Wind Across the Everglades
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|Wind Across the Everglades|
|Directed by||Nicholas Ray|
|Produced by||Stuart Schulberg|
|Written by||Budd Schulberg|
Gypsy Rose Lee
|Music by||Paul Sawtell
|Cinematography||Joseph C. Brun|
|Edited by||Georges Klotz
|Distributed by||Warner Bros.|
Wind Across the Everglades is a 1958 film directed by Nicholas Ray. Ray was fired from the film before production was finished, and several scenes were completed by screenwriter Budd Schulberg, who also supervised the editing.
The film stars Burl Ives, features Christopher Plummer in his first lead role (and his second film role overall) and introduces Chana Eden, who plays the leading lady, and Peter Falk, who plays a minor role. Former stripper Gypsy Rose Lee and circus clown Emmett Kelly also are among those in an unusual cast.
Set in the early 20th century, the film follows a game warden (Christopher Plummer) who arrives in Florida in the hopes of enforcing conservation laws. He soon finds himself pitted against Cottonmouth (Burl Ives), the leader of a fierce group of bird poachers. The film was loosely based upon the life and death of Guy Bradley, an early game warden who in 1905 was shot and killed by plume hunters in the Everglades.
- Burl Ives as Cottonmouth
- Christopher Plummer as Walt Murdock
- Gypsy Rose Lee as Mrs. Bradford
- George Voskovec as Aaron Nathanson
- Tony Galento as Beef
- Howard I. Smith as George Liggett
- Emmett Kelly as Bigamy Bob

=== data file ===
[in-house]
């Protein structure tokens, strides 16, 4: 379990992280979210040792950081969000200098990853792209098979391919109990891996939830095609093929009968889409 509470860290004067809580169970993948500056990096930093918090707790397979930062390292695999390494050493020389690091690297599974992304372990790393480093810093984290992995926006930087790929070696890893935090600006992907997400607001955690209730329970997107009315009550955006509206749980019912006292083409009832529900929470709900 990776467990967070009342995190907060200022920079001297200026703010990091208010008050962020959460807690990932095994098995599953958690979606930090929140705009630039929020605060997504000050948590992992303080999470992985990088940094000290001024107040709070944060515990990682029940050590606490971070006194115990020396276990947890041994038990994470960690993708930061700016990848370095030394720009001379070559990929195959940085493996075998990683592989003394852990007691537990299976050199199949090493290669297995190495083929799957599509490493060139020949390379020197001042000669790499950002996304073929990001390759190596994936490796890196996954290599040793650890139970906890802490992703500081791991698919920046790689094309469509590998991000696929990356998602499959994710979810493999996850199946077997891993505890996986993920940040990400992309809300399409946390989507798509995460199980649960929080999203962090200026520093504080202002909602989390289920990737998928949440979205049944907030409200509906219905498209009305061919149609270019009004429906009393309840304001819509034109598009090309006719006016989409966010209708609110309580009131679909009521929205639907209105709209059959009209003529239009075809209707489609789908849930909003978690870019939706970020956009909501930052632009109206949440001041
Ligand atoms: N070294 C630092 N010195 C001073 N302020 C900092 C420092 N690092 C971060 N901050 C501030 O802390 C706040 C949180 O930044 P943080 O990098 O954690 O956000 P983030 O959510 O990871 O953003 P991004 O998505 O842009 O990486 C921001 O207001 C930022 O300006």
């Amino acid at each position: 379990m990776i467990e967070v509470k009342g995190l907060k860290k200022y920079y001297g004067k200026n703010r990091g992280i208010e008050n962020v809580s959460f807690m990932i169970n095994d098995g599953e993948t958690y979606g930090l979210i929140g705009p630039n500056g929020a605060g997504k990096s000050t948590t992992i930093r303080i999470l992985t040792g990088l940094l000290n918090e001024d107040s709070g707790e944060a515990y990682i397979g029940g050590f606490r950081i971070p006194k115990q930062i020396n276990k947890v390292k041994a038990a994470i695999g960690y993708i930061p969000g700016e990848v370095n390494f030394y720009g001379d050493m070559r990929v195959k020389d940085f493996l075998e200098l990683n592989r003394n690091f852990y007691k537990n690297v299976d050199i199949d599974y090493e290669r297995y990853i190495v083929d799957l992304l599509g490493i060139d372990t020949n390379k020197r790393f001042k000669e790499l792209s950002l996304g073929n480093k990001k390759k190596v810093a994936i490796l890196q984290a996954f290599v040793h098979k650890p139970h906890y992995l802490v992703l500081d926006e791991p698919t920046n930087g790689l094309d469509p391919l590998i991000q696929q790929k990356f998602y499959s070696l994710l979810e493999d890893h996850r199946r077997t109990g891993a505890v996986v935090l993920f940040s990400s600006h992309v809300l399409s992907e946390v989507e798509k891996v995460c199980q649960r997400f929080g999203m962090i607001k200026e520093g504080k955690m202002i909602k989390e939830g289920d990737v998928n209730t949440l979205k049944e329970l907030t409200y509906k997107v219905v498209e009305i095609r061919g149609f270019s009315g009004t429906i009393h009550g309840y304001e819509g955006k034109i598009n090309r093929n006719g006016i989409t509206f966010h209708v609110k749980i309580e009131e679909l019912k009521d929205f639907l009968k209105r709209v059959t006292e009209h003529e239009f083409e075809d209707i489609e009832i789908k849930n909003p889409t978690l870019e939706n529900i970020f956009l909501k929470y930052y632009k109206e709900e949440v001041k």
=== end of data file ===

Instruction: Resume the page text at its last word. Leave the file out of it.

- Pat Henning as Sawdust
- Chana Eden as Naomi Nathanson
- Curt Conway as Perfessor
- Peter Falk as Writer
- Fred Grossinger as Slowboy
- Sammy Renick as Loser
- Toch Brown as One-note
- Frank Rothe as Howard Ross Morgan
- MacKinlay Kantor as Judge Harris
Due to Ray's having been fired from the production before the film was completed, Wind Across the Everglades holds a contentious place in film scholarship. In a short review of the film, critic Jonathan Rosenbaum described it as "a kind of litmus test for auteurists". After citing the film's editorial history, Rosenbaum goes on to say that "Ray's masterful use of color and mystical sense of equality between the antagonists (also evident in Rebel Without a Cause and Bitter Victory) are made all the more piquant here by his feeling for folklore and outlaw ethics as well as his cadenced mise en scene."
- Wilbanks, William. Forgotten Heroes: Police Officers Killed in Early Florida, 1840–1925. Paducah, KY: Turner Pub. Co., 1998. pg. 83.
- Chicago Reader: Wind Across the Everglades